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      Robin Hood Film Mirrors Iraq/Afghanistan

      The New York Times' haughty dismissal of Ridley Scott's Robin Hood is an unfortunate sign of the times. Reflecting the current political atmosphere, A.O. Scott writes that the Robin Hood tale is "one big medieval tea party...kind of." This Robin Hood is "no socialist bandit", says the Times, but a "manly libertarian rebel striking out against high taxes and big government", turning history and the movie upside down.
      The film by Ridley Scott is not nearly as political or propagandistic as the Times' review can be said to be.
      But the film certainly is a morality tale about today's Iraq and Afghanistan. In 1187, the Muslim hero Saladin reconquered Jerusalem for the Arab nation, leading to the West's Third Crusade. In 1191, Richard the Lionheart inflicted a notorious massacre on thousands of Muslim prisoners. In Jerusalem, rivulets of blood ran in the streets. Those were pivotal moments in shaping today's Middle East, with Osama bin Ladin now following the legend of Saladin.
      The Times' review not only ignores this parallel, but the choice to make Russell Crowe's Robin Hood character a traumatized veteran of the Crusades, who suffers flashbacks over the killing of women and innocent civilians, accuses the king directly, and returns to Europe with a burning resentment.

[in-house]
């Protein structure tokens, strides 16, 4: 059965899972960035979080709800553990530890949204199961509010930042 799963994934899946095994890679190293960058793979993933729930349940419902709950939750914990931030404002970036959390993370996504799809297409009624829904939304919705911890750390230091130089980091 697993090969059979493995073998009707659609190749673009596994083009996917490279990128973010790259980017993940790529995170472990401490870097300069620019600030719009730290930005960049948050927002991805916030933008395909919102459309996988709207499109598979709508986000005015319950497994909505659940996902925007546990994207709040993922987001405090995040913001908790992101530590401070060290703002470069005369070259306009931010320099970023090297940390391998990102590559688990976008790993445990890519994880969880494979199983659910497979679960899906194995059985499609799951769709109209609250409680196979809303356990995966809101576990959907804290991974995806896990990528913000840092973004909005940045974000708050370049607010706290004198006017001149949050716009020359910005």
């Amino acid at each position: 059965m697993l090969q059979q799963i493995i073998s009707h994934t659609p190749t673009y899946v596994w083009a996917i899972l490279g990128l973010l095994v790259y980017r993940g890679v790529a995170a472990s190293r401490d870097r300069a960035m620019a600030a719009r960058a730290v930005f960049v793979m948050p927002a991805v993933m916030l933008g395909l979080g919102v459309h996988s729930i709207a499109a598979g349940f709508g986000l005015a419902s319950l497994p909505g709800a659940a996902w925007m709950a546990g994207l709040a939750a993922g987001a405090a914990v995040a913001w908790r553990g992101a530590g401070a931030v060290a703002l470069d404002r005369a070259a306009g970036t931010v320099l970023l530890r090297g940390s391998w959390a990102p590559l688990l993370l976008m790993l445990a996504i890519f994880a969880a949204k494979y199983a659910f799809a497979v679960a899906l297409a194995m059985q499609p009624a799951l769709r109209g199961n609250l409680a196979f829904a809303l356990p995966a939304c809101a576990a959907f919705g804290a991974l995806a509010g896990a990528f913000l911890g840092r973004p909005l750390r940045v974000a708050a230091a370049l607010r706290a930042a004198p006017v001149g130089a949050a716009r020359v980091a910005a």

It is true that taxes and "big government" were at the center of Robin Hood's revolt, but not in the sense meant by today's Tea Party.  It was not liberal big-spenders who drew Robin Hood's fury, but the taxes wasted on the military crusades which bankrupted a people to perpetuate a monarchy. This Robin Hood fought for the rule of law, an elected parliament, and the end of a monarchical state.
      Today's parallels lie in three wars - Afghanistan, Pakistan and Iraq - that are seen as modern crusades by the Arab world, wars which will cost trillions of dollars, and which have resulted in unprecedented levels of suicide and mental illness among American soldiers.
      Against these sobering lessons, it is impossible to understand Scott's twisted dismissal about the story of Robin Hood stealing from the rich and giving to the poor as "liberal media propaganda." He is not only blind to the parallel with the Crusades, but sounds like royalty himself in pooh-poohing the idea of redistribution.
      The Robin Hood film is little more than an adventure story on the surface, which will entertain more than educate most of its audience. The line in Hollywood these days is that anti-war films can't sell tickets, so the serious underside of this Robin Hood is mostly between the lines. But the character needs to be rescued from his fate as "the mischievous outlaw of future Mel Brooks and Bugs Bunny spoofs."
      No doubt there are returning veterans of Afghanistan and Iraq who will appreciate this film more than the Times reviewer, and may act accordingly. 

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